A porphyroblast is a large mineral crystal in a metamorphic rock which has grown within the finer grained matrix. Porphyroblasts are commonly euhedral crystals, but can also be partly to completely irregular in shape.
The most common porphyroblasts in metapelites (metamorphosed mudstones and siltstones) are garnets and staurolites, which stand out in well-foliated metapelites (such as schists) against the platy mica matrix.
A similar type of crystal is a phenocryst, a large crystal in an igneous rock. Porphyroblasts are often confused with porphyroclasts, which can also be large outstanding crystals, but which are older than the matrix of the rock.
If a porphyroblastic mineral has small inclusions of minerals within it, the mineral is described as poikiloblastic. This observation can help interpret deformation history.
A rock which has many porphyroblasts is described as having a porphyroblastic texture.
As porphyroblasts grow, the foliation may be preserved as oriented inclusions trapped by the porphyroblast as it overgrows them, and this is helpful for tracking changing deformation planes.
In metamorphic rocks that experience deformation during metamorphism, porphyroblasts may grow before, during, or after the phase of deformation recorded by the matrix minerals. The relationship of porphyroblast growth to deformation is typically evaluated by comparing the shape orientation of trails of mineral inclusions in the porphyroblast to the matrix fabric.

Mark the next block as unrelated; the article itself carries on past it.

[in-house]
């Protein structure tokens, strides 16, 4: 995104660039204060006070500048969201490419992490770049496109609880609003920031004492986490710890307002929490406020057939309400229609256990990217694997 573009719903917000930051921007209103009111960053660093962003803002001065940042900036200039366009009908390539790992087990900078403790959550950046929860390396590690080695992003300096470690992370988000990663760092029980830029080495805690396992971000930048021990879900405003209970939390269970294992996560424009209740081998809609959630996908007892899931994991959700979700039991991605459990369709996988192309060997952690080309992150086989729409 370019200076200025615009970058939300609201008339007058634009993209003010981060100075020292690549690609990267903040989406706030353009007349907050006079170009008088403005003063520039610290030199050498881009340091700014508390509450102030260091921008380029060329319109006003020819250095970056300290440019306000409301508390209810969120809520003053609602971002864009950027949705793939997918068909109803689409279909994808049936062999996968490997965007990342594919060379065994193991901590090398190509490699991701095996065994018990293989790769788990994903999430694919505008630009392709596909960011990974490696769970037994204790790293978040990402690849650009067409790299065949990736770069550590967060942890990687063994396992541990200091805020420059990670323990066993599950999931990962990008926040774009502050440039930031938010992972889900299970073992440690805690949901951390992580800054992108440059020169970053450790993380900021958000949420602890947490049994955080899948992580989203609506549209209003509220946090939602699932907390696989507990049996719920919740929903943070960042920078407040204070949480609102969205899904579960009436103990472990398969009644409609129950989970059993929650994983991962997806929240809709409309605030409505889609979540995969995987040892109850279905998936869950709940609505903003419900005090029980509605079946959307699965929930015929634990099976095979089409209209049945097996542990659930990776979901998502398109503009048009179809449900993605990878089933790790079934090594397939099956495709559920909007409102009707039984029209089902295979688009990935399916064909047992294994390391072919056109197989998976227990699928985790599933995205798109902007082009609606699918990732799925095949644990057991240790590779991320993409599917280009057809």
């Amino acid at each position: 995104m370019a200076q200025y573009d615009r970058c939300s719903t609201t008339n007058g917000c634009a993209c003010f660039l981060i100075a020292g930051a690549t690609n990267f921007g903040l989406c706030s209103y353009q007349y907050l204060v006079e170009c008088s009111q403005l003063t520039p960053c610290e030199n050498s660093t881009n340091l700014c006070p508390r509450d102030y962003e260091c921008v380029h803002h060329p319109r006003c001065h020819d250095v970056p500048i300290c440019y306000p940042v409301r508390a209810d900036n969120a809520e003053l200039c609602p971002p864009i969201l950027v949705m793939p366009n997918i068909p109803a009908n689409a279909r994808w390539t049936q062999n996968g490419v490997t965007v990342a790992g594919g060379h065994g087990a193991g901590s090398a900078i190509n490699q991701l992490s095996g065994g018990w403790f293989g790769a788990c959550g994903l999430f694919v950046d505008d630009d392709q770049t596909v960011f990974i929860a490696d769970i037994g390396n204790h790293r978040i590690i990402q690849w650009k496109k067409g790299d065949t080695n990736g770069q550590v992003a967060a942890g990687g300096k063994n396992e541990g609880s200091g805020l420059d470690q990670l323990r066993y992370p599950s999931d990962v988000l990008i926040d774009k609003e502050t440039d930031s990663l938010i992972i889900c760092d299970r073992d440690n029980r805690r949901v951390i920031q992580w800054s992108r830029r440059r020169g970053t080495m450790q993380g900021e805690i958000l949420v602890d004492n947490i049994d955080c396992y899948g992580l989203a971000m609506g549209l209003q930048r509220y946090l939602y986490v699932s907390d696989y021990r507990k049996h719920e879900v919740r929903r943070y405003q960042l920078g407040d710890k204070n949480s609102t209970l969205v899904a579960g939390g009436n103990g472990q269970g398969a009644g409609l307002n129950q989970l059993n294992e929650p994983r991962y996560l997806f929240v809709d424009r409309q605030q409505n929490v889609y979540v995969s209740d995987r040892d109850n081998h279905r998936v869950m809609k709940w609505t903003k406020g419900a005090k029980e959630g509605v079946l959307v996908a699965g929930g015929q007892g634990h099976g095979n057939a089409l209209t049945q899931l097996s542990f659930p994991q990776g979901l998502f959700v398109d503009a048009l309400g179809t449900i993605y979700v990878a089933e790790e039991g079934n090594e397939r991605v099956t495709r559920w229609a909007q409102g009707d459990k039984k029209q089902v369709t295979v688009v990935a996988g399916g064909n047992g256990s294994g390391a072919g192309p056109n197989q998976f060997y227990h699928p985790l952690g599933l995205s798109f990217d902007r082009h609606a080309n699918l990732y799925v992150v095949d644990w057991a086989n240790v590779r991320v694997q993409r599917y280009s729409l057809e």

Some garnet porphyroblasts contain curving trails of quartz and other mineral inclusions that record rotation of the crystals relative to their surroundings. However, the question of how much porphyroblasts actually rotate in an external reference frame fixed to the Earth's surface during metamorphism and deformation has long been the subject of debate. The question focused on so-called "spiral garnets", also known as "snowball garnets", whose inclusion trails define spiral patterns. These microstructures are interpreted classically as having formed by shearing induced rotation of a growing garnet crystal. Later research, however, led to an alternative formation model in which a porphyroblast grows over a developing microfold while maintaining a stable position in the external reference frame. Repetition of this process can then produce complex spiral-shaped patterns. Although many researchers continue to adopt the classic rotational model, most researchers who have published research testing both models by measuring the orientations of porphyroblasts have come to support the modern interpretation.